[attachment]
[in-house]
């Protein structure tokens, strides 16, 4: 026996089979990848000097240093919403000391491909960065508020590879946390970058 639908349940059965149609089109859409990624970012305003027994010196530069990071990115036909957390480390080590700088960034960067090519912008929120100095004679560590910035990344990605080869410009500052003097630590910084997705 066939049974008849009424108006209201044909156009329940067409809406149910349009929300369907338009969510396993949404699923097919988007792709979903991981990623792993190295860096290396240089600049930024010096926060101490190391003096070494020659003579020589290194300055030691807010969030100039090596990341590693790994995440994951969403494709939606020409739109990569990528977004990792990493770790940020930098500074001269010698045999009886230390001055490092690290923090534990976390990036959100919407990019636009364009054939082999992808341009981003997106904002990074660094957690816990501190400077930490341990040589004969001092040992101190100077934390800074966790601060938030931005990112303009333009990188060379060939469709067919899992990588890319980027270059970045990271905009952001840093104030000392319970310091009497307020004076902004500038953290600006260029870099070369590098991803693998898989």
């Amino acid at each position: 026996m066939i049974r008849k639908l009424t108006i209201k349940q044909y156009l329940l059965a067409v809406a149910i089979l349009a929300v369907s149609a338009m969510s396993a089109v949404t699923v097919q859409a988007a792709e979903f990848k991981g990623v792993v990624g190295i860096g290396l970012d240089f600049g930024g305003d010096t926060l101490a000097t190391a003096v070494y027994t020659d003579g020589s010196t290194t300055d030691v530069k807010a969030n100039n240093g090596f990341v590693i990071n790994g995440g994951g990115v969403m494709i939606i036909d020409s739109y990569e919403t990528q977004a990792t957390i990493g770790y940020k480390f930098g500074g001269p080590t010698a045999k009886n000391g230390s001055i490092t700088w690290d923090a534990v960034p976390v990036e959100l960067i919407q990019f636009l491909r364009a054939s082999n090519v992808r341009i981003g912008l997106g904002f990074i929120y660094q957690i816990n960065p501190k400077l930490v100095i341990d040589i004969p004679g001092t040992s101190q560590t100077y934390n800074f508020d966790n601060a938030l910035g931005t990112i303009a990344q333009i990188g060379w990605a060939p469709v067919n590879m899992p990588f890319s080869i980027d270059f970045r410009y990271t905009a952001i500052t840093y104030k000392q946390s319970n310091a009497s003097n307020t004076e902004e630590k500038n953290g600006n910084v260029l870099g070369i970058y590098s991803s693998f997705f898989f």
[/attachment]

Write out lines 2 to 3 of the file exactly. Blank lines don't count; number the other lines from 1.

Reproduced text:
């Protein structure tokens, strides 16, 4: 026996089979990848000097240093919403000391491909960065508020590879946390970058 639908349940059965149609089109859409990624970012305003027994010196530069990071990115036909957390480390080590700088960034960067090519912008929120100095004679560590910035990344990605080869410009500052003097630590910084997705 066939049974008849009424108006209201044909156009329940067409809406149910349009929300369907338009969510396993949404699923097919988007792709979903991981990623792993190295860096290396240089600049930024010096926060101490190391003096070494020659003579020589290194300055030691807010969030100039090596990341590693790994995440994951969403494709939606020409739109990569990528977004990792990493770790940020930098500074001269010698045999009886230390001055490092690290923090534990976390990036959100919407990019636009364009054939082999992808341009981003997106904002990074660094957690816990501190400077930490341990040589004969001092040992101190100077934390800074966790601060938030931005990112303009333009990188060379060939469709067919899992990588890319980027270059970045990271905009952001840093104030000392319970310091009497307020004076902004500038953290600006260029870099070369590098991803693998898989």
């Amino acid at each position: 026996m066939i049974r008849k639908l009424t108006i209201k349940q044909y156009l329940l059965a067409v809406a149910i089979l349009a929300v369907s149609a338009m969510s396993a089109v949404t699923v097919q859409a988007a792709e979903f990848k991981g990623v792993v990624g190295i860096g290396l970012d240089f600049g930024g305003d010096t926060l101490a000097t190391a003096v070494y027994t020659d003579g020589s010196t290194t300055d030691v530069k807010a969030n100039n240093g090596f990341v590693i990071n790994g995440g994951g990115v969403m494709i939606i036909d020409s739109y990569e919403t990528q977004a990792t957390i990493g770790y940020k480390f930098g500074g001269p080590t010698a045999k009886n000391g230390s001055i490092t700088w690290d923090a534990v960034p976390v990036e959100l960067i919407q990019f636009l491909r364009a054939s082999n090519v992808r341009i981003g912008l997106g904002f990074i929120y660094q957690i816990n960065p501190k400077l930490v100095i341990d040589i004969p004679g001092t040992s101190q560590t100077y934390n800074f508020d966790n601060a938030l910035g931005t990112i303009a990344q333009i990188g060379w990605a060939p469709v067919n590879m899992p990588f890319s080869i980027d270059f970045r410009y990271t905009a952001i500052t840093y104030k000392q946390s319970n310091a009497s003097n307020t004076e902004e630590k500038n953290g600006n910084v260029l870099g070369i970058y590098s991803s693998f997705f898989f």